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Daily Inspiration: Meet Rae Dileo

Today we’d like to introduce you to Rae Dileo.

Hi Rae, so excited to have you with us today. What can you tell us about your story?
After spending my high school years in headphones on my bedroom floor playing every new piece of vinyl I owned from start to finish and reading every album linear note for the 100th time, I graduated high school and decided that there was no other path for me so I took off to Boston to attend Berklee College of music.

I quickly learned that I wanted to be behind a recording console and be a part of the process of creating music and to experience that feeling everyday. I took up audio engineering and spent the next 5 years until I graduated, booking every spare moment that the school studio was vacant. Just placing mics around the room , cranking up my amp and discovering how slight movement drastically changed my perception of what I was hearing.

After graduation from school i took my bio and hit every studio in Boston until I found one that the assistant engineer had just quit. The studio owner immediately hired me to set up a session, after the session ended and i cleaned up at the studio and put all the equipment away, the owner came to me and said You are the first guy that came in and knows how to correctly wrap cables, you’re hired. I spent the next two years living, eating and sleeping in the studio, bringing in every punk and rock band i could find in Boston who needed late night cheap studio time and spent the time learning the craft of making records.

After my Boston time I spent several years in Hoboken, NJ working at Waterfront studios owned by Lenny Kravitz’s producer. I would go in overnight after Lenny finished recording to track rap artists for Profile records and NJ death metal bands.. Artists like Grandmaster Flash, T. La Rock, Kurtis Blow, Das Damen and many others.

I than headed to Los Angeles where I spent a better part of the 90’s working with artists such as Henry Rollins, Filter, Veruca Salt, AOA, Billy Idol to name a few

Currently I spend my time as an independent mixer, drawn to the desert i reside in Clarkdale, AZ and working for Iron Mountain Entertainment, where we preserve a better part of 60 years of entertainment from music, video, film and art.

Would you say it’s been a smooth road, and if not what are some of the biggest challenges you’ve faced along the way?
It was all about being at the right place at the right time, walking into a studio as an engineer quit, or another example is when i was hired as a staff engineer at Waterfront Studios in Hoboken, NJ, Grandmaster Flash decided to come out to NJ and record a record on a Trident console a classic recording console that many rock records were made on. No other engineer in the studio wanted to work on the record, so I volunteered myself. Took a crash course of learning how to program a drum machine and a sampler, which meant not leaving the studio for 3 days until i had it down. The studio manager gave me the record to record and that lead me to two years of making great records with Kurtis Blow, TLa Rock, and many other Profile Records arts. Its really about when the opportunity shows itself take advantage and do what it takes to steer confidence in your direction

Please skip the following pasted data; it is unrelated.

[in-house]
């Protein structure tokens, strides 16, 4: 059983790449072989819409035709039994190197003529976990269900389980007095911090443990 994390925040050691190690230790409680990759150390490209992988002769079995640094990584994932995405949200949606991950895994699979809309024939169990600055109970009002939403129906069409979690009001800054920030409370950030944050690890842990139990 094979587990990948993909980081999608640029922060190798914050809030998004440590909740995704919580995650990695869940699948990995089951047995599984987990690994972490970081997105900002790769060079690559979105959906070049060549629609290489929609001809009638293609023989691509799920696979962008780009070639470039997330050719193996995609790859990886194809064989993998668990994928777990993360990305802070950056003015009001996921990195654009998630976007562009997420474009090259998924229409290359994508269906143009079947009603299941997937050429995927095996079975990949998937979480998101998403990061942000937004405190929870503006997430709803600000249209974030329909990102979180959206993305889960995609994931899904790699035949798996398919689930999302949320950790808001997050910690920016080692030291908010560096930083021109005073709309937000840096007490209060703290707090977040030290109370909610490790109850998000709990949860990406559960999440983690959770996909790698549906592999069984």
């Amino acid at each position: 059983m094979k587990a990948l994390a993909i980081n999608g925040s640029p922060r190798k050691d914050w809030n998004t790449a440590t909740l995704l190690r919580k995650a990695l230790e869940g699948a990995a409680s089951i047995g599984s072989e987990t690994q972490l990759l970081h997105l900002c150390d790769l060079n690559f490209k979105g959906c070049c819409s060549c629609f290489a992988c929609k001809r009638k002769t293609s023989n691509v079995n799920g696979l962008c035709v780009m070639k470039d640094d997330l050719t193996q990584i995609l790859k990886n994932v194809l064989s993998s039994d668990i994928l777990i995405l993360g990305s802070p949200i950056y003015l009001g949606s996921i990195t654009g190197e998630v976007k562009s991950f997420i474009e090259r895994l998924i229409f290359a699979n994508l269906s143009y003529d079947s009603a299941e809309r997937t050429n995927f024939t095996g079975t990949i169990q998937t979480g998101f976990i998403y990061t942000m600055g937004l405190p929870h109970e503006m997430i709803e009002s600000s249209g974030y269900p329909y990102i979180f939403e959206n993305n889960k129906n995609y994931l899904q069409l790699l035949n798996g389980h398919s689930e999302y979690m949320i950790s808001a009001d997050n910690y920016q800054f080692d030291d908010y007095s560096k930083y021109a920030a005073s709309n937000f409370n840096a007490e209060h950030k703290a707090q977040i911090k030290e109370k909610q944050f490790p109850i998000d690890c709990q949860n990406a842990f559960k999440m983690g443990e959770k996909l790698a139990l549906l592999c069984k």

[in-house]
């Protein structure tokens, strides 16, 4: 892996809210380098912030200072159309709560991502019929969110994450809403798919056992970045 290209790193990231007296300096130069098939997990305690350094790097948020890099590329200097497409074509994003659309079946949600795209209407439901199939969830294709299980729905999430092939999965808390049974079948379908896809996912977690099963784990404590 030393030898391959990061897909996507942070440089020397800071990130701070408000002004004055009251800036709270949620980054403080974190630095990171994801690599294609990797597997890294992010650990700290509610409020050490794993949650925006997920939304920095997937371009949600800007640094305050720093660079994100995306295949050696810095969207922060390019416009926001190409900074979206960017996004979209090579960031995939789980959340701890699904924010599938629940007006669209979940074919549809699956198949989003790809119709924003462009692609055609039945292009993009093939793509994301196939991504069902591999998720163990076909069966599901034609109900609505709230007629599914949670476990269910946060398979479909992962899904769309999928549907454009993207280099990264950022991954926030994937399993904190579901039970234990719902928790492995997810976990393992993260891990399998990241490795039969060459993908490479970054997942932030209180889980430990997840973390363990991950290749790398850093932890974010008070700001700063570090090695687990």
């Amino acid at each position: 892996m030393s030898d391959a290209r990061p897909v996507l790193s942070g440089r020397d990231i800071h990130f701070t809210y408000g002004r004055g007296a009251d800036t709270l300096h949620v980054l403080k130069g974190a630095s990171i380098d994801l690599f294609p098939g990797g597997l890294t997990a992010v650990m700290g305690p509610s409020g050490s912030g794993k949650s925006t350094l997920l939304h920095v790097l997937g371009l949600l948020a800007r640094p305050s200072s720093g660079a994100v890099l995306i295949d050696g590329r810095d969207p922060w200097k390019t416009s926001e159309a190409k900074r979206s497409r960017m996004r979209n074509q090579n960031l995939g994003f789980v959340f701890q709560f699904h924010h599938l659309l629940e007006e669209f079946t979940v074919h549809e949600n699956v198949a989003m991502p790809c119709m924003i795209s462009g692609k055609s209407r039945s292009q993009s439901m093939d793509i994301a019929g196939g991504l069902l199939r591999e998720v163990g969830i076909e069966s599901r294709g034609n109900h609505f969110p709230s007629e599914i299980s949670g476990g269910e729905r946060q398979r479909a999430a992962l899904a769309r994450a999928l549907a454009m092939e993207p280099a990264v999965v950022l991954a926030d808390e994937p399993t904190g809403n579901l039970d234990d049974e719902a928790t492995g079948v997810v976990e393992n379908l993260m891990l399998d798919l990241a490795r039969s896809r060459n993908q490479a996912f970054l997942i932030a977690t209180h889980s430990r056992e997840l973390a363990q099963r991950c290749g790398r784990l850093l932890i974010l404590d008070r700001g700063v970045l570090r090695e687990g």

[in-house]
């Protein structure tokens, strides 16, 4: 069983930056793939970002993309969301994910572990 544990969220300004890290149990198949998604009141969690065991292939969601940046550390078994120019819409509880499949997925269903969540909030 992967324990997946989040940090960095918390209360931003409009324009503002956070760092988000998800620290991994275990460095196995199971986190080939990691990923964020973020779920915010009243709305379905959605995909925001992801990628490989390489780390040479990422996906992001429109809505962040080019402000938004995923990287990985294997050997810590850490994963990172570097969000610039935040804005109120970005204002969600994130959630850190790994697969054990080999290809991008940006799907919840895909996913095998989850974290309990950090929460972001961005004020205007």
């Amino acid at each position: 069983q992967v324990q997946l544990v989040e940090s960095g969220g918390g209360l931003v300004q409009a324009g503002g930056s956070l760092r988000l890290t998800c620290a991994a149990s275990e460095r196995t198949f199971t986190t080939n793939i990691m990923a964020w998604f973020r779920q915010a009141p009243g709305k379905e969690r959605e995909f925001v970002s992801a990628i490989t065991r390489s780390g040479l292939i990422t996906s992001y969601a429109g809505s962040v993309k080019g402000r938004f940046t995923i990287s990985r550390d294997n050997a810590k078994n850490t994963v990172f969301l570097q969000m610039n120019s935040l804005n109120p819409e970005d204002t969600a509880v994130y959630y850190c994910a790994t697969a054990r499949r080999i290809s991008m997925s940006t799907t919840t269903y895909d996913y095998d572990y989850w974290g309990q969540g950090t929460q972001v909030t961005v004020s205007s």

Appreciate you sharing that. What else should we know about what you do?
From when i was a teenager and picked up my first guitar the passion was born and knew at that time what i wanted to spend my life doing. I guess you can say my main attribute is patience, the life of a recording engineer was always about endless hours in the studio, and its waiting for that moment when the spark of creativity is born and making sure it is captured, because it may never happen the same way twice. I remember calls at 2 or 3 in the morning from any artist i was working with “lets cut the vocal now,” and in those times just jumping to it, because for me the feeling of being a part of something special, and saying “hey lets do it in the morning” was never an option. Some of my most proud moments are, working with Henry Rollins, recording his spoken word book “Get In The Van”, which was a grammy winning endeavour. Another proud moment was working with the band Filter recording “Title Of Record” It was a several year process of me leaving my home and moving to Chicago to be a part of something i knew was gonna be great,

The crisis has affected us all in different ways. How has it affected you and any important lessons or epiphanies you can share with us?
Yes, I see how it changed the music industry and how everyone needed to adapt. Whether it was touring, making albums, etc. Everything changed, and alot more records are being made virtually. A local artist Phoenix artist I have been working with for many years Chad Wilson Bailey, we have three studios going in Atlanta, Clarkdale and Phoenix, and we trade tracks via Teamview. Making a record virtually. Its a very cool and innovative way to work and a great record is gonna come out of it.

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Image Credits
Kaley Nelson

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